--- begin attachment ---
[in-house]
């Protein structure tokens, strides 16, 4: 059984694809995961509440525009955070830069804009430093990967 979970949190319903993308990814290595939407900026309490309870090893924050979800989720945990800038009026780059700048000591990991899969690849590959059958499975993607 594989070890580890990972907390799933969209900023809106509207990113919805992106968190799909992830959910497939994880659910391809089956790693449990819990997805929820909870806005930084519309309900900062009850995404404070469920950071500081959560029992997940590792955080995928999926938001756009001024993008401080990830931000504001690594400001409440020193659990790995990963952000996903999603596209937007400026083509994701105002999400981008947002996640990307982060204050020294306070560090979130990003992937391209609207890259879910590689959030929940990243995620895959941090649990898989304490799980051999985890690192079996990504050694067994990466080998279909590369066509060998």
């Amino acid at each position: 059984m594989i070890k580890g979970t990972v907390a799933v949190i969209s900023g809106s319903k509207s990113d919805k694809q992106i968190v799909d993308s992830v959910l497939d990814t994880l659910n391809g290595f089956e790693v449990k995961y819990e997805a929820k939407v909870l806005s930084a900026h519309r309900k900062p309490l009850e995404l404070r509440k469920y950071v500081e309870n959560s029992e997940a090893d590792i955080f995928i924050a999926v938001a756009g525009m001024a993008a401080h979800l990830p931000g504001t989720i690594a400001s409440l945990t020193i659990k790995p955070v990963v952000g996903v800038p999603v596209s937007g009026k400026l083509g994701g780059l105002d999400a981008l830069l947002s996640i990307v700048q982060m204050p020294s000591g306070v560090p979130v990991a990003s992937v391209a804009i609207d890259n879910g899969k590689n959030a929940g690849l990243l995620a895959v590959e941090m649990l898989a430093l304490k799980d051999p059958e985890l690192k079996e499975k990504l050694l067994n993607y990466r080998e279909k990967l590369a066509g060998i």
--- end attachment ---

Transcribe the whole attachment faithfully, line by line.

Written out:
[in-house]
């Protein structure tokens, strides 16, 4: 059984694809995961509440525009955070830069804009430093990967 979970949190319903993308990814290595939407900026309490309870090893924050979800989720945990800038009026780059700048000591990991899969690849590959059958499975993607 594989070890580890990972907390799933969209900023809106509207990113919805992106968190799909992830959910497939994880659910391809089956790693449990819990997805929820909870806005930084519309309900900062009850995404404070469920950071500081959560029992997940590792955080995928999926938001756009001024993008401080990830931000504001690594400001409440020193659990790995990963952000996903999603596209937007400026083509994701105002999400981008947002996640990307982060204050020294306070560090979130990003992937391209609207890259879910590689959030929940990243995620895959941090649990898989304490799980051999985890690192079996990504050694067994990466080998279909590369066509060998």
């Amino acid at each position: 059984m594989i070890k580890g979970t990972v907390a799933v949190i969209s900023g809106s319903k509207s990113d919805k694809q992106i968190v799909d993308s992830v959910l497939d990814t994880l659910n391809g290595f089956e790693v449990k995961y819990e997805a929820k939407v909870l806005s930084a900026h519309r309900k900062p309490l009850e995404l404070r509440k469920y950071v500081e309870n959560s029992e997940a090893d590792i955080f995928i924050a999926v938001a756009g525009m001024a993008a401080h979800l990830p931000g504001t989720i690594a400001s409440l945990t020193i659990k790995p955070v990963v952000g996903v800038p999603v596209s937007g009026k400026l083509g994701g780059l105002d999400a981008l830069l947002s996640i990307v700048q982060m204050p020294s000591g306070v560090p979130v990991a990003s992937v391209a804009i609207d890259n879910g899969k590689n959030a929940g690849l990243l995620a895959v590959e941090m649990l898989a430093l304490k799980d051999p059958e985890l690192k079996e499975k990504l050694l067994n993607y990466r080998e279909k990967l590369a066509g060998i």